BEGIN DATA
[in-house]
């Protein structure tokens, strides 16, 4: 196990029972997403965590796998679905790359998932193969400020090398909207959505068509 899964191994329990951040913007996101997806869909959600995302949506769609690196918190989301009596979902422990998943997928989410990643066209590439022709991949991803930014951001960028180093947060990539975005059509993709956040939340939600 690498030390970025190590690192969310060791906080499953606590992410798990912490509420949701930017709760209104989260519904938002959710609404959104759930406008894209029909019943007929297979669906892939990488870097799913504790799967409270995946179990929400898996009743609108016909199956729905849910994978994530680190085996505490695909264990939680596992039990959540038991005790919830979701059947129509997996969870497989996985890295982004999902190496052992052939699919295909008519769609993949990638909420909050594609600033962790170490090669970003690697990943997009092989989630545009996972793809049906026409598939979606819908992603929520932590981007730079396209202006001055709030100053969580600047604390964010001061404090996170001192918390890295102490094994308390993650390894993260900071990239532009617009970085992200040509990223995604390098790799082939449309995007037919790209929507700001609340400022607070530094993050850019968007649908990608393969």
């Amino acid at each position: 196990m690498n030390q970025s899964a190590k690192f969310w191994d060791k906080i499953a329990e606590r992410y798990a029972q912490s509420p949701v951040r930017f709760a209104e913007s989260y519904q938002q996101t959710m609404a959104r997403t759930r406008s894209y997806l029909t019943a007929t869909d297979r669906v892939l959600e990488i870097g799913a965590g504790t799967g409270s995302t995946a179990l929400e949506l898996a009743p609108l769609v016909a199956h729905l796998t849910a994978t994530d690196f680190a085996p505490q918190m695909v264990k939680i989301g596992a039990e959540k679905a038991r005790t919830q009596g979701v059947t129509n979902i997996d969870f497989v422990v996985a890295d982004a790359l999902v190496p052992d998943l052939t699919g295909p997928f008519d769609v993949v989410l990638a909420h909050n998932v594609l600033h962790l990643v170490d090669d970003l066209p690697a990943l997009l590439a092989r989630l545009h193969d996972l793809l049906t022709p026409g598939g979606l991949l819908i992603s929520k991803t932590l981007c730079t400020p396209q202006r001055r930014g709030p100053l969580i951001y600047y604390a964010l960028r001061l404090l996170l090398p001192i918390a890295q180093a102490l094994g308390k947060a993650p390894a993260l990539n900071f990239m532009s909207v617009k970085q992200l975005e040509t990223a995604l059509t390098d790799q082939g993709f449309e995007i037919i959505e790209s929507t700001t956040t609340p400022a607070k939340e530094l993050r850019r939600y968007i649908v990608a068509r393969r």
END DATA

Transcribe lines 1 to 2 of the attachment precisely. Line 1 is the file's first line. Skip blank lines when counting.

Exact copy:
[in-house]
């Protein structure tokens, strides 16, 4: 196990029972997403965590796998679905790359998932193969400020090398909207959505068509 899964191994329990951040913007996101997806869909959600995302949506769609690196918190989301009596979902422990998943997928989410990643066209590439022709991949991803930014951001960028180093947060990539975005059509993709956040939340939600 690498030390970025190590690192969310060791906080499953606590992410798990912490509420949701930017709760209104989260519904938002959710609404959104759930406008894209029909019943007929297979669906892939990488870097799913504790799967409270995946179990929400898996009743609108016909199956729905849910994978994530680190085996505490695909264990939680596992039990959540038991005790919830979701059947129509997996969870497989996985890295982004999902190496052992052939699919295909008519769609993949990638909420909050594609600033962790170490090669970003690697990943997009092989989630545009996972793809049906026409598939979606819908992603929520932590981007730079396209202006001055709030100053969580600047604390964010001061404090996170001192918390890295102490094994308390993650390894993260900071990239532009617009970085992200040509990223995604390098790799082939449309995007037919790209929507700001609340400022607070530094993050850019968007649908990608393969």